We often hear corners, fans and commentators say that a boxer who is stunned needs to hold on to save themselves from being stopped in a fight. Sometimes holding on works, sometimes it doesn’t and the boxer is either hurt more and knocked out clean or the referee jumps in and “saves them”. Look at Chris Jenkins' case last weekend, his efforts to duck and back away from Florian Marku were rendered useless by the Albanian’s forward marching onslaught, and Steve Gray decided enough was enough for the Welshman.

But there is another way around this tricky situation – take a knee.

To many the notion of taking a knee will be incomprehensible. After all, boxing is a very macho sport; you must never show that you’re hurt, even when you are. We’ve all see it - the boxer gets stopped by the ref and they look at them as if to say “what are you doing? I had him right where I wanted him!” So there is that argument to it, boxers will not take a knee because it shows that they’re hurt or that they’re not operating at their best.

But taking a knee could be a good tactic.

Think about the scenario: a boxer gets buzzed and isn’t critically hurt but is stunned. They stay up and start doing a bad version of the Time Warp to avoid the oncoming punishment – a jump to the left, a shake to the right. The boxer never really gets back to full focus because during this time he takes a few more shots and the ref jumps in and stops him. Seconds later the stopped boxer is fine and can’t believe what has happened. I’m sure Chris Jenkins knows this all too well, now.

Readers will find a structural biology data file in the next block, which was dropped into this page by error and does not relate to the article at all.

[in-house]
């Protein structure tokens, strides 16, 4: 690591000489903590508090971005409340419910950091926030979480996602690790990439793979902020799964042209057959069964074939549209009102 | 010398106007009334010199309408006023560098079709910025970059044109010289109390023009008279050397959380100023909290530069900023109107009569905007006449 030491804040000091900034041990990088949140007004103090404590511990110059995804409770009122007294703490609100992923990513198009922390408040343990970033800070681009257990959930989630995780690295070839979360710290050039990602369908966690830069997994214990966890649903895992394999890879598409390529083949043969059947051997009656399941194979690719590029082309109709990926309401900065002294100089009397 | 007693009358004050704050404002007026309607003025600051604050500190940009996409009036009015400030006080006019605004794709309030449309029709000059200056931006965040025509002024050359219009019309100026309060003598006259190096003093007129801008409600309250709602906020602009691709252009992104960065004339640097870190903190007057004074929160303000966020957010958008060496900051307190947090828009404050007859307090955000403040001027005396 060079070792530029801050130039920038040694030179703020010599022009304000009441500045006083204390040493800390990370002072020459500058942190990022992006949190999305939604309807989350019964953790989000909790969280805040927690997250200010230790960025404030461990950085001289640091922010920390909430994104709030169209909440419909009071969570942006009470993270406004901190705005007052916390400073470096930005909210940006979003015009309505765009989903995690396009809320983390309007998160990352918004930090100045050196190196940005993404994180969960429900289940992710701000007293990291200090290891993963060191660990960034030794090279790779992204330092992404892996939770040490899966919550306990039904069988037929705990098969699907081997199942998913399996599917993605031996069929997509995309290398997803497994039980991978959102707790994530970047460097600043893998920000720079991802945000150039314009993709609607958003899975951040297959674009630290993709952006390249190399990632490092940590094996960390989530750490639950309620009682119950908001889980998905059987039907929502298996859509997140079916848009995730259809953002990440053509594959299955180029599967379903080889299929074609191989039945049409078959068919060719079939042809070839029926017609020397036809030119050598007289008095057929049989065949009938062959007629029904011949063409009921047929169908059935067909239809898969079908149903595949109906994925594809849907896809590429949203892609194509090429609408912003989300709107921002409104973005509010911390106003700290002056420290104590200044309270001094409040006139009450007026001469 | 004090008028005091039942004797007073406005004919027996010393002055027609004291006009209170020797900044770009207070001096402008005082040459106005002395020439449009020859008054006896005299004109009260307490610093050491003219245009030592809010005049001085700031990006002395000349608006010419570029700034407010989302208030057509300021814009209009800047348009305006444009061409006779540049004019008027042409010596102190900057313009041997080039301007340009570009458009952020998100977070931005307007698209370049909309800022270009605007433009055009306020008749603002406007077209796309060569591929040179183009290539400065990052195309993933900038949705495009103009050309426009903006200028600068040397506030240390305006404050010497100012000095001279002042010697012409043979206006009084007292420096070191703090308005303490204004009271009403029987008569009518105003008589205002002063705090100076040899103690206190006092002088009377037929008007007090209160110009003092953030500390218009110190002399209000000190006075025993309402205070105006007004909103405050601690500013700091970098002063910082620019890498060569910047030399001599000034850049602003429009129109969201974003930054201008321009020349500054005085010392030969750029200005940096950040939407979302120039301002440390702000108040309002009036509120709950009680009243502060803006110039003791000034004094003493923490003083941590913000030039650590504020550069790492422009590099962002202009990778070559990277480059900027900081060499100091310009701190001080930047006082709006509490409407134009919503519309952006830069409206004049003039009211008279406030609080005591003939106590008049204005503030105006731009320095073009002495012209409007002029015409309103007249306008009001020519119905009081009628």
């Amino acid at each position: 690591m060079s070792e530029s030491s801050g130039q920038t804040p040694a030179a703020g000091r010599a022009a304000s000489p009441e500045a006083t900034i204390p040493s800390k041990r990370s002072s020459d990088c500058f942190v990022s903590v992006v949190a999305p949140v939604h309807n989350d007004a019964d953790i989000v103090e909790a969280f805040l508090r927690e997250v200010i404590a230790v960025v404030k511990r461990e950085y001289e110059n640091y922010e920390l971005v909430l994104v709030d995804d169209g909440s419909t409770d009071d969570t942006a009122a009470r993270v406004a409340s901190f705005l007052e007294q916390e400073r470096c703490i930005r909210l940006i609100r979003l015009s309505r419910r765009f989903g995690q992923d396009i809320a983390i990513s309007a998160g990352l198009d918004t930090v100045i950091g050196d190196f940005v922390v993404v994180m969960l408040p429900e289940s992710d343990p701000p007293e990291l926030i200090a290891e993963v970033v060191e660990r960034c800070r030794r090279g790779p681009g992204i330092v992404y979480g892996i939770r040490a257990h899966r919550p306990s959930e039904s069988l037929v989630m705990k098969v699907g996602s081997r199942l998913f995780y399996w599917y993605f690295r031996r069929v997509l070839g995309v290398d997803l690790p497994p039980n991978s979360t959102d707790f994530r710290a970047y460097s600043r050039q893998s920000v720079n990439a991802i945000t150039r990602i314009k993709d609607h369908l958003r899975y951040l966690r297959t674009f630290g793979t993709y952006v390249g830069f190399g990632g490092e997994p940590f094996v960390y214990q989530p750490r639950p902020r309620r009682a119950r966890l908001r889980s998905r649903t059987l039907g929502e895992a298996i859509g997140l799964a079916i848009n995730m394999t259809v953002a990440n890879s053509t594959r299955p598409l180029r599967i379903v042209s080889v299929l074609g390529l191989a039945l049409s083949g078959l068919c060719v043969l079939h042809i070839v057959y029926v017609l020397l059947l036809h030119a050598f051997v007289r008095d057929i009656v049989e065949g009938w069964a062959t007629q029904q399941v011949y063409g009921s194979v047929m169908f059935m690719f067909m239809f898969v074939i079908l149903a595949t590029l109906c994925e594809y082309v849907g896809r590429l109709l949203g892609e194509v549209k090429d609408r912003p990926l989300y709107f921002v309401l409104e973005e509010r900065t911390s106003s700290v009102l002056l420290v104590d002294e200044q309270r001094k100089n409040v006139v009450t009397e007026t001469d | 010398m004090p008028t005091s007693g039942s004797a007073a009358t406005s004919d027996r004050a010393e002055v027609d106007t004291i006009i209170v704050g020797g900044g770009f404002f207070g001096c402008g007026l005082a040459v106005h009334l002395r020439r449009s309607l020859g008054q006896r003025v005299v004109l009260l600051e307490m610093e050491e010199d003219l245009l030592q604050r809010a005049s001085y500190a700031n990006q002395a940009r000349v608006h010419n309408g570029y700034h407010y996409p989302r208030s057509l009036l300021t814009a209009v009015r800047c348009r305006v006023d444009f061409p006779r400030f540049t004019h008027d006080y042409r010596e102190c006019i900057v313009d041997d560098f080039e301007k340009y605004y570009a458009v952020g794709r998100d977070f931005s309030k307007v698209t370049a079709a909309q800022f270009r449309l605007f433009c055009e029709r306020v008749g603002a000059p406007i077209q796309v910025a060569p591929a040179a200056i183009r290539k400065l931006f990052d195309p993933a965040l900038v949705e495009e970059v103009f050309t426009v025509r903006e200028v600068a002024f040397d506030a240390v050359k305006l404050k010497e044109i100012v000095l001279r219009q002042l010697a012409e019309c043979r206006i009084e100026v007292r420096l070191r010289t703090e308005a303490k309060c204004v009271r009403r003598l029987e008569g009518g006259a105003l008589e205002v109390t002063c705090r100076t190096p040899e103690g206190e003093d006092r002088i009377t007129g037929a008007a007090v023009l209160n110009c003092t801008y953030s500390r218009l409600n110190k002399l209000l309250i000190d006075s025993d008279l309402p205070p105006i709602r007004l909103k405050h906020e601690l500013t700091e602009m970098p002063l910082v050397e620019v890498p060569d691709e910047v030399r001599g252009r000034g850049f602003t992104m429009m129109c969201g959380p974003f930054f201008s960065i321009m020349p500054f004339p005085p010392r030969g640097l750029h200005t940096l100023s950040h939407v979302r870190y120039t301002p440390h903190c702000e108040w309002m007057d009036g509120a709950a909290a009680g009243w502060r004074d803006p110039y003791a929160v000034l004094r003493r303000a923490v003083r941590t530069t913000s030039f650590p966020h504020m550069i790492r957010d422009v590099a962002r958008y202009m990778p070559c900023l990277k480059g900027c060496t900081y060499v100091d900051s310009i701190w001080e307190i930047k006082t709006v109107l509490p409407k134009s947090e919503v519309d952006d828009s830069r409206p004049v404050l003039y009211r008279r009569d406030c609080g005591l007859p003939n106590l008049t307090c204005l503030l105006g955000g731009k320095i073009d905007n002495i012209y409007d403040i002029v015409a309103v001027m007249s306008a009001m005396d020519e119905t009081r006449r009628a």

Rerun that situation but where said boxer takes a knee instead:

The boxer gets buzzed and stumbles back but before his opponent can capitalise he takes a knee. He looks to his corner and reassures them that he’s ok. He gets up at the 8 count and tells the ref that he is fine. The ref wipes his gloves and he carries on with the round. Having given himself those 8 seconds, plus whatever other valuable parsecs he can rescue, to clear his head he has enough about him to evade any more damage and makes it to the end of the round. Between rounds he recovers completely, and he comes out firing on all cylinders in the next round.

Obviously there will be times that the boxer takes the knee but is still hurt afterwards and gets stopped, but for all those times that the boxer seems ok after he’s been stopped I’m sure they’d rather have taken the knee and still had a chance to win the fight than having been stopped before that chance and lost. Surely it’s worth taking the knee to give themselves that bit of a chance to make it through the round? I’m no boxer but I think it is.

Yes the boxer will be on the wrong end of a 10-8 round, but they’re still in the fight, it’s not over yet. They can still go on and win. Don’t believe me? See David Haye versus Jean Marc Mormeck below...


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